There is a danger that we will continue to ignore systemic social power as the key dimension of masculinity-femininity even if we substitute the more flexible notion of scripts for roles, but only if we fail to put this metaphor into the context of a system as postmodernists fail to do (because they are allergic to “metanarratives”). I would point out only in passing here that the bound foot in feudal China, the spiked heel in today’s Atlanta, and the burka in Mazar-a-Sharif are costumes for different feminine scripts, but they also have one thing in common. They all limit the mobility and reinforce the male-dependency of women.
The universal reality of male violence to police female behavior, and male economic power to consolidate female dependency on males, exist in a world where structures of power are being destabilized by ceaseless change and providing opportunities for resistance. So, in most periods masculinity-femininity are relatively stable categories. Yet in every instance of destabilization there is a struggle by women against men’s power… and often a violent backlash by men. Masculinity-femininity are contested.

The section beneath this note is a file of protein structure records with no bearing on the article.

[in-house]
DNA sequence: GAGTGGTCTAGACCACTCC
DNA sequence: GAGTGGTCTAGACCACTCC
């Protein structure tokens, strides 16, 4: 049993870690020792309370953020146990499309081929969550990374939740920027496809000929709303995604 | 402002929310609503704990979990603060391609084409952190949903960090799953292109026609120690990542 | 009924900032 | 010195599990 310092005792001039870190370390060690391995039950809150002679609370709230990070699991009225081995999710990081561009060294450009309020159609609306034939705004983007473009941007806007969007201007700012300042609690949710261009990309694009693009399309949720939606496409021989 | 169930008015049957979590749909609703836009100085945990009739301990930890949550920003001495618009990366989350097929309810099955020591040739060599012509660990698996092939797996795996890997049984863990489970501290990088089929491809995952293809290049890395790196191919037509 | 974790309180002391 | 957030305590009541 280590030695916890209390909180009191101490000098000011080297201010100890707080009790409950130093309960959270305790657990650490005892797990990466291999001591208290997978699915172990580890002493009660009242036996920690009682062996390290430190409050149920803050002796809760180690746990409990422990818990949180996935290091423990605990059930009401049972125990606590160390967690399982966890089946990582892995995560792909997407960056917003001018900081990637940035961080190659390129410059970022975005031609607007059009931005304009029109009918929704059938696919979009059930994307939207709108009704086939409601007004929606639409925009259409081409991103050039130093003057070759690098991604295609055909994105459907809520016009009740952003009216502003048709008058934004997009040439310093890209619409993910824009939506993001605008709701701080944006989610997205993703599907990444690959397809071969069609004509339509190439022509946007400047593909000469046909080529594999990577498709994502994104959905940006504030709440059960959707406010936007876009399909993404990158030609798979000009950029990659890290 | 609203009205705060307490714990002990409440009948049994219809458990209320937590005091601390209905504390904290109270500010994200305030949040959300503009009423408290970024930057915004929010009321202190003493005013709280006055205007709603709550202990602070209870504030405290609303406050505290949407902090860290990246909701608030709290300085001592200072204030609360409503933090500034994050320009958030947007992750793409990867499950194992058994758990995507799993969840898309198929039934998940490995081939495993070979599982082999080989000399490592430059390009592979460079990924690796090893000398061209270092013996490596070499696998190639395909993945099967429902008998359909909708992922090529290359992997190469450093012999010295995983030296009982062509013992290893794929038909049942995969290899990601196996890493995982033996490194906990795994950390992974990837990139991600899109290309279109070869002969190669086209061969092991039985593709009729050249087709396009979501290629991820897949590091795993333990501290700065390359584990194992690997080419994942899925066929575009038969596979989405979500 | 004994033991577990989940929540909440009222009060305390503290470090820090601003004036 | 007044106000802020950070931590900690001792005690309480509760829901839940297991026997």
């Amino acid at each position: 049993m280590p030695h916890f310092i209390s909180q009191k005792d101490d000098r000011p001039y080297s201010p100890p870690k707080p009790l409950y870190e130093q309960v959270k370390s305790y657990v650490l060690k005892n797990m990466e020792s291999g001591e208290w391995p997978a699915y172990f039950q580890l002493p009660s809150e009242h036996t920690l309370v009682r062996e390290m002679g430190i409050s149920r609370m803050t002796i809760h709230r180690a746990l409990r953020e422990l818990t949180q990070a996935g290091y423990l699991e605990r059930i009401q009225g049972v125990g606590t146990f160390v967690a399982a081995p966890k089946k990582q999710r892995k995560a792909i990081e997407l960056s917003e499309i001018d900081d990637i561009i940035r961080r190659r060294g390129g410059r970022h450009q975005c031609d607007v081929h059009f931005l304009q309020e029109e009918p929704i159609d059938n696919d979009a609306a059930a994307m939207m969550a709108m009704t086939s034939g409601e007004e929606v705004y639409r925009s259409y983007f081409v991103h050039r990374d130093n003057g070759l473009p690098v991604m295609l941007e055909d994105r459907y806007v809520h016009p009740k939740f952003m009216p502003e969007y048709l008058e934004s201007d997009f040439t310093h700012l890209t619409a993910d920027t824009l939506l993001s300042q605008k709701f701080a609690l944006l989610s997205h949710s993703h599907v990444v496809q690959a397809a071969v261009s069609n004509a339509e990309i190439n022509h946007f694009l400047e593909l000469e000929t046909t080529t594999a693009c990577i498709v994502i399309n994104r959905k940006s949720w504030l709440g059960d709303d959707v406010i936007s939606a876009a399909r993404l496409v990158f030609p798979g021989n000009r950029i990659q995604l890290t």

The tempo of change in late capitalism is such that destabilizations occur almost constantly. The question, of course, is whether patriarchy as a system of power that is inextricable from class, imperialism, and white supremacy, will be destabilized to the point where it can be decisively overthrown or only restructured. Thinking about the probability of overthrowing patriarchy is a good way to appreciate how deeply entrenched patriarchy is, and how difficult this overthrow will be.
Ti Grace Atkinson quipped once that, “compared to feminism, communism was child’s play.”
Nonetheless, these norms, scripts, expectations, rules… are contested all the time, and the backlash that occurs takes many forms.
Struggling against power — as Robin DG Kelley noted in “Race Rebels,” where he described all manner of unorganized resistance to American Apartheid in the South — can be spontaneous and individualized or planned and collective. When a Black restaurant worker spits in an obnoxious white patron’s food, that is individualized resistance. When a group of young people go to a restaurant to “sit-in” as a way of exposing Apartheid, that is collective.
On the other hand, when men who are threatened by women’s decreased dependency and increased organization, they often adopt an individual strategy of “overconformity,” where they compulsively acquire “masculine” accoutrements, be they giant automobiles, guns, or attack-breed dogs, and just as compulsively behave as if they are trying out for a role with the World Wrestling Foundation — affecting a kind of bright-eyed homicidal aggression becauese they equate fear with respect. When they work with the Republican Party and the Christian Coalition to legally strip away women’s control over their own reproductive capacities, then this is organized backlash.